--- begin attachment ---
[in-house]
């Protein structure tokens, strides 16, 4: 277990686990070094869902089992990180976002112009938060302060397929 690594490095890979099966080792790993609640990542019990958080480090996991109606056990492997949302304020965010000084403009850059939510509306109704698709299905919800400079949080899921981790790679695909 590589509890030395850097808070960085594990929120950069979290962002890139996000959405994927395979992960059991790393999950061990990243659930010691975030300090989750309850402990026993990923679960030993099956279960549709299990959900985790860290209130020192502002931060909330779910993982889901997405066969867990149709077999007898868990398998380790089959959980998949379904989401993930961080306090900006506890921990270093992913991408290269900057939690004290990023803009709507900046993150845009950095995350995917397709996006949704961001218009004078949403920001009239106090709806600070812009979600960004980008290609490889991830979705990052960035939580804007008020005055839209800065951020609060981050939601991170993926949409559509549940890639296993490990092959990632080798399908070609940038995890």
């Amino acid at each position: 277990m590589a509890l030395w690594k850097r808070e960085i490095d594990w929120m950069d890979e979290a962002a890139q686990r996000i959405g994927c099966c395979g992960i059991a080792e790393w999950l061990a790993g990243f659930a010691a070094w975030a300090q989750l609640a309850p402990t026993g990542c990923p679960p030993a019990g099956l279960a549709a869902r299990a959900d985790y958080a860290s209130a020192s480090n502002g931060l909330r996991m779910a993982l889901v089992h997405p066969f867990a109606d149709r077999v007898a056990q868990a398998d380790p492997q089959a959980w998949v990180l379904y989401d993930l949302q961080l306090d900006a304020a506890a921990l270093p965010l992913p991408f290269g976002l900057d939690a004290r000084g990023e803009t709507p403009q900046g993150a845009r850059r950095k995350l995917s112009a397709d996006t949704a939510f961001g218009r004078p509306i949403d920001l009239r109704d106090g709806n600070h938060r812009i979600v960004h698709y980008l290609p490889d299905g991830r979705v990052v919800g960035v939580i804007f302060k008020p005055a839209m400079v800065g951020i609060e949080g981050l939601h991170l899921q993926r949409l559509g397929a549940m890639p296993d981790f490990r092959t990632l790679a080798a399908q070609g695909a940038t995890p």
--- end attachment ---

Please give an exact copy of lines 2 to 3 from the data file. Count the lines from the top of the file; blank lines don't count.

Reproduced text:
């Protein structure tokens, strides 16, 4: 277990686990070094869902089992990180976002112009938060302060397929 690594490095890979099966080792790993609640990542019990958080480090996991109606056990492997949302304020965010000084403009850059939510509306109704698709299905919800400079949080899921981790790679695909 590589509890030395850097808070960085594990929120950069979290962002890139996000959405994927395979992960059991790393999950061990990243659930010691975030300090989750309850402990026993990923679960030993099956279960549709299990959900985790860290209130020192502002931060909330779910993982889901997405066969867990149709077999007898868990398998380790089959959980998949379904989401993930961080306090900006506890921990270093992913991408290269900057939690004290990023803009709507900046993150845009950095995350995917397709996006949704961001218009004078949403920001009239106090709806600070812009979600960004980008290609490889991830979705990052960035939580804007008020005055839209800065951020609060981050939601991170993926949409559509549940890639296993490990092959990632080798399908070609940038995890």
């Amino acid at each position: 277990m590589a509890l030395w690594k850097r808070e960085i490095d594990w929120m950069d890979e979290a962002a890139q686990r996000i959405g994927c099966c395979g992960i059991a080792e790393w999950l061990a790993g990243f659930a010691a070094w975030a300090q989750l609640a309850p402990t026993g990542c990923p679960p030993a019990g099956l279960a549709a869902r299990a959900d985790y958080a860290s209130a020192s480090n502002g931060l909330r996991m779910a993982l889901v089992h997405p066969f867990a109606d149709r077999v007898a056990q868990a398998d380790p492997q089959a959980w998949v990180l379904y989401d993930l949302q961080l306090d900006a304020a506890a921990l270093p965010l992913p991408f290269g976002l900057d939690a004290r000084g990023e803009t709507p403009q900046g993150a845009r850059r950095k995350l995917s112009a397709d996006t949704a939510f961001g218009r004078p509306i949403d920001l009239r109704d106090g709806n600070h938060r812009i979600v960004h698709y980008l290609p490889d299905g991830r979705v990052v919800g960035v939580i804007f302060k008020p005055a839209m400079v800065g951020i609060e949080g981050l939601h991170l899921q993926r949409l559509g397929a549940m890639p296993d981790f490990r092959t990632l790679a080798a399908q070609g695909a940038t995890p």